Beartown Discussion Journal

Last year, in July, the Whitney Book Bistro discussed The Art of Fielding by Chad Harbach, a book about baseball. Since the Golden Knights took Las Vegas by storm this year, reaching the Stanley Cup Finals in June during their first season as a hockey team, it seemed fitting to read and discuss Beartown by Fredrik Backman, a book about hockey.  Although, of course, the books are never just about the sport.  They are about the players and the spectators, the lovers and the haters, with a lot of details in between. And Beartown is more about the culture of hockey and the community that relies on it.BeartownCover

Our discussion group was small—five women, one who hadn’t read the book and four who don’t care too much about sports in general. Our first responder had not liked the first part of the book at all, but had become more interested as the plot started to develop in the second half. Another had been a pediatrician in Minneapolis and shared how children had to start skating at four years old if they were to be able to play hockey in junior high. Kids would come in with injuries and parents would be angry that their children couldn’t keep playing. We continued to discuss our personal experiences with sports and injuries.  I was incredulous that people could experience the injuries and pain as described and continue to play. Another one of us was angry that people can allow someone to compete when injured or ill, as happened in The Boys in the Boat by Dan Brown.  One member reminded us how Benji would step on his broken foot because the physical pain was easier to deal with than the emotional pain.

We discussed the movie Concussion, starring Will Smith, “based on the true story of the doctor who discovered chronic traumatic encephalopathy, known as CTE in football players, and the uphill battle he faced in bringing the information to the public.”[i]We also discussed Dick Francis, who as a professional jockey probably understood the injuries and pain he describes in his heroes. One of us thought that people too often watch the sport specifically for the injuries and fighting, or the crashes in NASCAR. But then one of us is a NASCAR fan and described the skill and talent necessary to successfully drive a sports car at high speed. As always, issues and perspectives are so much more complex than they first appear.  If ever we needed more people in a discussion, it was then!

The second half of the novel deals with the aftermath of a rape and its effect on the girl, the family, the team and the town. We wondered how backward the town seemed in dealing with the rape, especially considering the evidence produced by the girl’s bruising.  Since I worked for several years at the Rape Crisis Center in Tucson, I felt that the author dealt with the rape too stereotypically.  We discussed the MeToo Movement, Bill Cosby, and more.

I liked the book because it explained the town’s obsession with hockey, but others found it not interesting enough and depressing. Hockey is a violent sport, especially as described in Beartown. It was a hot, humid and melancholy July evening.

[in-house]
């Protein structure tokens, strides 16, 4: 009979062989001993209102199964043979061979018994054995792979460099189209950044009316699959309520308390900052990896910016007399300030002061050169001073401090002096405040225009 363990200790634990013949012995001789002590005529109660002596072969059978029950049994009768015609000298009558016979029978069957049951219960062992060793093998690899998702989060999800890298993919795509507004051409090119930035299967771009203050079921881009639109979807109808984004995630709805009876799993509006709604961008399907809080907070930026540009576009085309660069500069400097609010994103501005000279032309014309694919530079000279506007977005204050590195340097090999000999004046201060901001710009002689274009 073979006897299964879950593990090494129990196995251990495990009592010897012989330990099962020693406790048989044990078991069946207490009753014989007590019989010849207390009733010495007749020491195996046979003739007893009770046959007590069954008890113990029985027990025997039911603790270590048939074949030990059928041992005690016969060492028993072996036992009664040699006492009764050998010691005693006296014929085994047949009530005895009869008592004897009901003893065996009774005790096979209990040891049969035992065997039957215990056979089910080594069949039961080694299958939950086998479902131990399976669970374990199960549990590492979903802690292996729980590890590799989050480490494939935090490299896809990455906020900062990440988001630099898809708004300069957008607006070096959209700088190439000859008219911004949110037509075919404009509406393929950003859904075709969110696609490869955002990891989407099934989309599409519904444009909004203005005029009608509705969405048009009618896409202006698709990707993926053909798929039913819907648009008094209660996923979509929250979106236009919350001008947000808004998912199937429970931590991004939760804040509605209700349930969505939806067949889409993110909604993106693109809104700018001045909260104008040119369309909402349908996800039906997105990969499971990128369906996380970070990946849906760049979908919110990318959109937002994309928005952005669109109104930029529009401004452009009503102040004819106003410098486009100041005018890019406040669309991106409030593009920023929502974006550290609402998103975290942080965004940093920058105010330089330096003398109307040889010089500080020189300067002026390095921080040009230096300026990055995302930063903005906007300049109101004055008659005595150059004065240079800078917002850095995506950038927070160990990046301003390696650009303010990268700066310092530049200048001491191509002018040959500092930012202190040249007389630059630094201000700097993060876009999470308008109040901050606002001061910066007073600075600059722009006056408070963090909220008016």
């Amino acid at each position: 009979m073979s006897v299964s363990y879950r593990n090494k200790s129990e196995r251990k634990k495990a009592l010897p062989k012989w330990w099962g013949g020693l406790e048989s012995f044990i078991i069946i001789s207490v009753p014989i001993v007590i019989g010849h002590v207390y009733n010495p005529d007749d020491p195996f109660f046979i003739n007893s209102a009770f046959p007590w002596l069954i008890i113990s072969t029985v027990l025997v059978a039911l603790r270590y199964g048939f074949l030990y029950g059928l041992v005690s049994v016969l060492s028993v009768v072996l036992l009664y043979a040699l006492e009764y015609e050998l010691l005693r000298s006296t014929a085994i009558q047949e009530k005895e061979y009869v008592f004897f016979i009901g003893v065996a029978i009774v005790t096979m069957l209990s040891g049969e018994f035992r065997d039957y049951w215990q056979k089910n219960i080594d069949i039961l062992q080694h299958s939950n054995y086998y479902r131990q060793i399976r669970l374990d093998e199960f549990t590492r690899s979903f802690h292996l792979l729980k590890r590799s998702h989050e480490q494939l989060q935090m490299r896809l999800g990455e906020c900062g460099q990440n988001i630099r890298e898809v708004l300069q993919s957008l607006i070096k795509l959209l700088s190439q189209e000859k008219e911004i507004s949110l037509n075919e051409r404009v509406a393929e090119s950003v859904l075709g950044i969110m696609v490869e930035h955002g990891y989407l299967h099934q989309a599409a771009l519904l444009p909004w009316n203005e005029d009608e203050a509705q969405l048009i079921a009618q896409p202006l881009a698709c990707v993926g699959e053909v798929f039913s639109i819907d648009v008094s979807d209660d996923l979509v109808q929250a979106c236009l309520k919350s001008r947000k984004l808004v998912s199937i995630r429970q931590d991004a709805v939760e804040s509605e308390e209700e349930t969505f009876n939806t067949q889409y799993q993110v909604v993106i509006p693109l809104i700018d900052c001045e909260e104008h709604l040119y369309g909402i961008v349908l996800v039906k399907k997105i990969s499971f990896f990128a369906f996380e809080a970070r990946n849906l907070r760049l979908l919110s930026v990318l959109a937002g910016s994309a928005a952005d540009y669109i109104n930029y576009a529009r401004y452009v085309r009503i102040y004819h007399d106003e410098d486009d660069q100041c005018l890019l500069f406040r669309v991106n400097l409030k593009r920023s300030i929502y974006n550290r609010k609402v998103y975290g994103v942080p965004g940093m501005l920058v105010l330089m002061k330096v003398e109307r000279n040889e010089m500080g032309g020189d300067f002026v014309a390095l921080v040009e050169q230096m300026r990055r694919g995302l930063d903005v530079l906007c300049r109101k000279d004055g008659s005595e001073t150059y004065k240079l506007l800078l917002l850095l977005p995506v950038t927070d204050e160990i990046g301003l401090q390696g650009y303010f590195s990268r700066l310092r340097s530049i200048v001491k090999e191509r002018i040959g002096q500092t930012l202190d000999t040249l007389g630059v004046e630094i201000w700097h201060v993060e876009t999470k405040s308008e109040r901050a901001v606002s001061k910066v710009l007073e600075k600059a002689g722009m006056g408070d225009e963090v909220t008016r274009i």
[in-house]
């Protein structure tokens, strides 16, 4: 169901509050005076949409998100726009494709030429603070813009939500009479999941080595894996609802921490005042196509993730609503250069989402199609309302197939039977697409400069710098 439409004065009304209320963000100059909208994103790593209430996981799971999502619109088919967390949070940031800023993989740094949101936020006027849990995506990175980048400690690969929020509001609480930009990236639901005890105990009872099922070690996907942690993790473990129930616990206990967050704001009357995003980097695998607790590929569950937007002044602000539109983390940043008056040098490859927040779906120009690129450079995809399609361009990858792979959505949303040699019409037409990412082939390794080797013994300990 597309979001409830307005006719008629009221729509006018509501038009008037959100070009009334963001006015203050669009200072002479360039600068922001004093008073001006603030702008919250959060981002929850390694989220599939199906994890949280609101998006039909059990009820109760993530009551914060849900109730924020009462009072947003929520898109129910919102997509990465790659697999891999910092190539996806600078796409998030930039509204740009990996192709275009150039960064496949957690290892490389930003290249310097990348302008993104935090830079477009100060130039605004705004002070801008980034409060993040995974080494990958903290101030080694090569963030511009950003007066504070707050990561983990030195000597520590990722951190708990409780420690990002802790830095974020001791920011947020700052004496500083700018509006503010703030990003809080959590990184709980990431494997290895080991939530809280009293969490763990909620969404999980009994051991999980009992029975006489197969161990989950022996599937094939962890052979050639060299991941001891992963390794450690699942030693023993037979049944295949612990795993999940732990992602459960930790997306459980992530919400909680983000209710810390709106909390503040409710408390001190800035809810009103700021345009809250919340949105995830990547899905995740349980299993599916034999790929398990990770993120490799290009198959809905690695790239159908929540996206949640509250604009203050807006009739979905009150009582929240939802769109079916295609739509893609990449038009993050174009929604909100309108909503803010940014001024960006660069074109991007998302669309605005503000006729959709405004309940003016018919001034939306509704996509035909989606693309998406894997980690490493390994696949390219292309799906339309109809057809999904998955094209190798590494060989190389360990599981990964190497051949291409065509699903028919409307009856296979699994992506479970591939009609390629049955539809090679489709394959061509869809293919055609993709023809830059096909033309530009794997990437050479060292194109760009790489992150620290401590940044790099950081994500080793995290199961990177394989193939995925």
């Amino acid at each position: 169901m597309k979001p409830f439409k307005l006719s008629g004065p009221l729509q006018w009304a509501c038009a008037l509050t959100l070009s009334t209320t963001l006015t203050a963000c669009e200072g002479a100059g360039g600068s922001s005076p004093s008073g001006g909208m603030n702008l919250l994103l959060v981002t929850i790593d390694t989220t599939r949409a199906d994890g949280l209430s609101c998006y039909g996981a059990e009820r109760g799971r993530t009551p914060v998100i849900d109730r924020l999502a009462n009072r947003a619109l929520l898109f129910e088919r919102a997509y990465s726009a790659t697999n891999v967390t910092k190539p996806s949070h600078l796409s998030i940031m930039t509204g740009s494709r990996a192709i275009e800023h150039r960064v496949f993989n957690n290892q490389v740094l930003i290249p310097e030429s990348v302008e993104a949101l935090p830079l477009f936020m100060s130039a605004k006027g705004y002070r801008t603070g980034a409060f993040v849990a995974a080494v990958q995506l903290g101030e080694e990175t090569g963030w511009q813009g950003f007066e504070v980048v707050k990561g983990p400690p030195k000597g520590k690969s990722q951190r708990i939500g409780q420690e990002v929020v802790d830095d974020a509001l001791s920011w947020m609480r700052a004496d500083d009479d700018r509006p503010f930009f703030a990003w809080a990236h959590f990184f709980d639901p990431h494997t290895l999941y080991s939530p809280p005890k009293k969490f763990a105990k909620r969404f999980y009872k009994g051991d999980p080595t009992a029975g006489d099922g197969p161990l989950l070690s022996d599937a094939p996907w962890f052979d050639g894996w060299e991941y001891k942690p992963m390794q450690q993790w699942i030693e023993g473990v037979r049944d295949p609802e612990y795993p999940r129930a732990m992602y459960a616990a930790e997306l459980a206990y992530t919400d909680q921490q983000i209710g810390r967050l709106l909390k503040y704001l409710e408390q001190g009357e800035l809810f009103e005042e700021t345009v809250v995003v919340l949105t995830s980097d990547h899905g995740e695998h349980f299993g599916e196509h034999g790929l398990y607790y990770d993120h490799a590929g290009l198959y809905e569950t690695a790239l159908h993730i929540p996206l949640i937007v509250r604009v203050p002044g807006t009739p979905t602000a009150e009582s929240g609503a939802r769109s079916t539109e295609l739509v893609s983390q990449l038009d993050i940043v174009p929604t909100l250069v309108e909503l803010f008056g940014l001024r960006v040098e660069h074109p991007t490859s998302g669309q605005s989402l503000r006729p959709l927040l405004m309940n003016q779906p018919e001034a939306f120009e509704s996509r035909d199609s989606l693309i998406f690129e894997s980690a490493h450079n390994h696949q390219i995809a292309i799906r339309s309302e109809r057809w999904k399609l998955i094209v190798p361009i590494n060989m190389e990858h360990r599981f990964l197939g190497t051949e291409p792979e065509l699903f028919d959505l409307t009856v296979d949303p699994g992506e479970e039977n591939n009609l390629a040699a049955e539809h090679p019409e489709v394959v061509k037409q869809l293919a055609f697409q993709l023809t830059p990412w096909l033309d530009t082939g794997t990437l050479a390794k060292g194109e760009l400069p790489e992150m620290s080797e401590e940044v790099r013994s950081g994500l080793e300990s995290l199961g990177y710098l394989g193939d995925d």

I started moderating the Whitney Library book club over five years ago.  The group has been meeting for many more years.  I learned just before the meeting that one of our long-time members, Norm Henderson, passed away. He will be sorely missed.  My husband always reminds me to find out what Norm thought of the book! Our heartfelt condolences go out to Carol and her family.

  • Other Works Discussed:
  • The Art of Fielding(2011) by Chad Harbach
  • The Boys in the Boat: Nine Americans and Their Epic Quest for Gold at the 1936 Berlin Olympics(2013) by Daniel James Brown
  • Author Dick Francis and son author Felix Francis
  • Concussion(DVD) Will Smith, 2015
  • Smooth Talk(DVD) Laura Dern, 1985


[i]Landesman, P. (Director). (2016). Concussion[Video file]. United States: Sony Pictures Home Entertainment. Retrieved July 12, 2018, from


Go Set A Watchman Discussion Journal

From reviews and buzz I had read about Go Set A Watchman, Harper Lee’s much anticipated second novel, I had expected more dissent, dislike of the sometimes rough writing, disillusionment with the change in Atticus, disgust with the publishing hype, and perhaps even open political warfare! Nothing quite so exciting happened at our meeting, yet, like the book, it was an inspiring and moving discussion.GoSetAWatchmanCover

Two of our members had read the book previously and had not liked it; but reading it again, they really liked it. One member hadn’t liked the first half, but by the end he understood why his wife had been compelled to read it twice in a row. Another felt that he now understood more about the South and the Civil War. Still another found it easy to read.

We discussed a bit about the development of character: Atticus from the beloved icon in To Kill A Mockingbird to the more realistic older lawyer; Scout to Jean Louise, a spoiled and lucky Finch; Henry, the suitor and young, Southern “white trash.”  Would Uncle Jack have hit Jean Louise? Was Atticus racist? Was Jean Louise color blind? We weren’t all clear on how the book ended.

We agreed that there wasn’t actually a plot. We were so much more taken with the philosophy, the history. We all seemed to be watchmen, reporting on what we’ve seen – and read — over our varied lives. We wondered if the concept of “white trash” still exists. We wondered about the right to vote and one member suggested that politicians should be required to take a literacy test! We remembered being in all white schools and towns. We were amazed at the idea that there actually had been places with separate drinking fountains and bathrooms.

One of us remembered that she had been in a school with people of all the same race, but that they were mostly Christians, and Muslims were not understood, different.  She had parents with good, Federal jobs, so she had been able to afford the bus, riding past three Caucasian schools, literally looking down on those who had to walk.